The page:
Unpublished Disposition, 924 F.2d 1062 (9th Cir. 1991)Annotate this Case
Ken DAVIS, Plaintiff-Appellant,v.Louis W. SULLIVAN, Secretary of Health and Human Services,Defendant-Appellee.
United States Court of Appeals, Ninth Circuit.
Submitted Jan. 11, 1991.* Decided Jan. 28, 1991.
Before EUGENE A. WRIGHT, BRUNETTI and LEAVY, Circuit Judges.
Ken Davis of Big Fork, Montana, appeals the district court's judgment affirming the Secretary's decision to deny Davis disability benefits and granting summary judgment in favor of the Secretary of the Department of Health and Human Services. Davis contends the Secretary erred by: (1) failing to set forth adequate reasons for rejecting Davis' testimony regarding his excess pain, and (2) failing to elicit the testimony of a vocational expert as to whether Davis could return to his previous occupation.
Standard of Review
We review de novo the district court's decision granting summary judgment. Gamer v. Secretary of Health and Human Servs., 815 F.2d 1275, 1278 (9th Cir. 1987) (citations omitted), superceded on other grounds, Bunnell v. Sullivan, 912 F.2d 1149 (9th Cir. 1990). In reviewing the denial of the disability claim, this court must affirm if the Secretary's findings of fact are supported by substantial evidence, 42 U.S.C. § 405(g) (1988), and the Secretary applied the proper legal standards. Id. Substantial evidence is the relevant evidence that a reasonable mind can accept as adequate to support a conclusion. We consider the record as a whole, weighing both the evidence that supports and detracts from the Secretary's conclusion. Id.
We find, after a review of the record, that the Secretary's decision to deny Davis disability benefits is supported by substantial evidence and that the Secretary made sufficient findings to support his decision. The Secretary's decision was based upon both the objective medical evidence and Davis' credibility. The Secretary was "free to disbelieve" Davis' complaints of excess pain so long as he made specific findings to justify that decision. Copeland v. Bowen, 861 F.2d 536, 541 (9th Cir. 1988). The Secretary's findings are entitled to "great weight." Green v. Heckler, 803 F.2d 528, 532 (9th Cir. 1986).
The Secretary found Davis' subjective reports of pain not credible because they were not supported by the medical evidence of record and because Davis' own conduct did not indicate disabling pain. Although the Secretary found the medical evidence supports "some degree of discomfort," he observed that Davis has not sought treatment or changed his lifestyle, and has continued with a variety of sedentary and light activities. The Secretary found that the medical evidence indicated that the injury of October 1984 did not cause any significant worsening of Davis' previous physical condition; that Davis did not take any potent, narcotic pain relievers; that Davis did not remain in treatment with an orthopedist; and that his doctor did not recommend such treatment.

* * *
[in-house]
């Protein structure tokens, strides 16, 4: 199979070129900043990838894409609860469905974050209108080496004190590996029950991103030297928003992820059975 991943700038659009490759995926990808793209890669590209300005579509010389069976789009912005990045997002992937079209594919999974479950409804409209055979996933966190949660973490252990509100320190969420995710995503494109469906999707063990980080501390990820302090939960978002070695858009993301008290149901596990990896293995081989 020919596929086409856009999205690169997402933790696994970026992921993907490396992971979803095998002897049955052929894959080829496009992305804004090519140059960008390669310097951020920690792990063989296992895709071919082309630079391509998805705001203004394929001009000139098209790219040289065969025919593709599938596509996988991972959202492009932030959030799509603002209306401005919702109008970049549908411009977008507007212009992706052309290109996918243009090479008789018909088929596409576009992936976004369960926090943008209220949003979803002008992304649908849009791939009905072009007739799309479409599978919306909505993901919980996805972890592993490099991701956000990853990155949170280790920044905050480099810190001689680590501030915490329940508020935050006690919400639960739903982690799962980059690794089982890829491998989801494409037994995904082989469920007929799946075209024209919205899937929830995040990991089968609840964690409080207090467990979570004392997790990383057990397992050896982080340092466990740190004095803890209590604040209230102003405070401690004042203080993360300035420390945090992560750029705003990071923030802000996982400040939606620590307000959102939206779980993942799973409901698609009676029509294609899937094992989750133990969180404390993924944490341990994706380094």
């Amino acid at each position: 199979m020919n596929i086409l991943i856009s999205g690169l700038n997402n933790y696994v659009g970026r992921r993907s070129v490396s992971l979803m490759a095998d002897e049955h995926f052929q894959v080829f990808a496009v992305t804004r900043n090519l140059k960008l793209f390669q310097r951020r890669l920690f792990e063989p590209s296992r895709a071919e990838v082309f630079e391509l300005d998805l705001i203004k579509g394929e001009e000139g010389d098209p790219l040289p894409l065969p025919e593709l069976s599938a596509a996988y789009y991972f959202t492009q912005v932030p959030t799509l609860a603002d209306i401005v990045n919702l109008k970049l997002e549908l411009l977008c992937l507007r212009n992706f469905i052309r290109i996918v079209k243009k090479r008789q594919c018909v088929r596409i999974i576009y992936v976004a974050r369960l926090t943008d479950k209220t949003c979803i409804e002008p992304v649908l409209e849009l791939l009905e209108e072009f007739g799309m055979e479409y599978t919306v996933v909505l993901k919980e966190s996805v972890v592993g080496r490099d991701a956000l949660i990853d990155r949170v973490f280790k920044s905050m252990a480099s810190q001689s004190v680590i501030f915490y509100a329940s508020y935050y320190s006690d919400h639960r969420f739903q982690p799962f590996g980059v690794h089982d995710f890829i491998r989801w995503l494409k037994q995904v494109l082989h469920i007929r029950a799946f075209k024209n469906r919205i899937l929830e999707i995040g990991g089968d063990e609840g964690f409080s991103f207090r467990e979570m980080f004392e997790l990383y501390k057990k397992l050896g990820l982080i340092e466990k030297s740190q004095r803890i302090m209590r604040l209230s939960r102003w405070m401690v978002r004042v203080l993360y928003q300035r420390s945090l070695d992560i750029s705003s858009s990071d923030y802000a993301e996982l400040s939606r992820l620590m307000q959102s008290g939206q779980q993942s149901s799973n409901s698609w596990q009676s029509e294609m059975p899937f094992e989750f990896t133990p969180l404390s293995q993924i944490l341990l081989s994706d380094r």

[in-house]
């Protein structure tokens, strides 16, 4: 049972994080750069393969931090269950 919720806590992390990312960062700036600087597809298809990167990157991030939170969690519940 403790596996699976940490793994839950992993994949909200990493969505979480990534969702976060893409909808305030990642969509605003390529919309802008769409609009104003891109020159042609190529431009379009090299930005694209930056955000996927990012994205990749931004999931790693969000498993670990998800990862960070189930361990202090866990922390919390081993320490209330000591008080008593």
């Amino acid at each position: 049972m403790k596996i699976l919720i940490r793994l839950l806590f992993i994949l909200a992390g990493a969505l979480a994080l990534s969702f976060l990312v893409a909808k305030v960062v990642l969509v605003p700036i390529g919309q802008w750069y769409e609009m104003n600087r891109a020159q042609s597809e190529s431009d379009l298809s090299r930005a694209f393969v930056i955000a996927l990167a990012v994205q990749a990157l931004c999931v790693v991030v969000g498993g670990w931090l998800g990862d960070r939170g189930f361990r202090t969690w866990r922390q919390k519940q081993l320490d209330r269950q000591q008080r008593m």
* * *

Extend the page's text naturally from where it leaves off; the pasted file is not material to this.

The Secretary summarized the medical evidence from each physician Davis had seen from 1984 to 1986. None of this evidence supports Davis' contention of disabling pain. In fact, Davis reported to his physician that he was "feeling fine."
After a review of this record, we agree with the Secretary's assessment of the evidence that Davis does not suffer from disabling pain.
Davis contends that since the Secretary did not elicit testimony as to the requirements of his previous job as county commissioner, the case must be remanded for the testimony of a vocational expert. He claims the Secretary's determination that Davis possessed the residual functional capacity to return to this type of work is without support in the record.
It was Davis' burden to establish a prima facie case of disability by demonstrating that he could not return to his former type of employment. Allen v. Secretary of Health & Human Servs., 726 F.2d 1470, 1472 (9th Cir. 1984). The district court correctly determined that Davis failed to meet this burden. Once the Secretary had determined that Davis was not disabled under 20 C.F.R. Sec. 404.1520(e),1 it was not necessary to proceed to the next step in 20 C.F.R. Sec. 404.1520(f), which is used only when an individual's impairment is so severe as to preclude the performance of past work. See Ray v. Bowen, 813 F.2d 914, 915 (9th Cir. 1987) ("Once the claimant shows that he cannot perform his past work, the burden shifts to the Secretary to show that the claimant can do other substantial gainful activity, given his age, education and work experience").
The panel unanimously finds this case suitable for submission on the record and briefs and without oral argument. Fed. R. App. P. 34(a) and Ninth Circuit Rule 34-4
This disposition is not appropriate for publication and may not be cited to or by the courts of this circuit except as provided by Ninth Circuit Rule 36-3
20 C.F.R. Sec. 404.1520(e) states:
Your impairment(s) must prevent you from doing past relevant work. If we cannot make a decision based on your current work activity or on medical facts alone, and you have a severe impairment(s), we then review your residual functional capactiy and the physical and mental demands of the work you have done in the past. If you can still do this kind of work, we will find that you are not disabled.
Because Davis was physically and mentally capable of returning to his past employment as a county commissioner, he was properly found to be not disabled, even though that particular job might not be available to him. See Villa v. Hecker, 797 F.2d 794, 798 (9th Cir. 1986) ("The claimant has the burden of proving an inability to return to his former type of work and not just to his former job."); Terry v. Sullivan, 903 F.2d 1273, 1275 (9th Cir. 1990) (same); 20 C.F.R. Sec. 404.1566(c).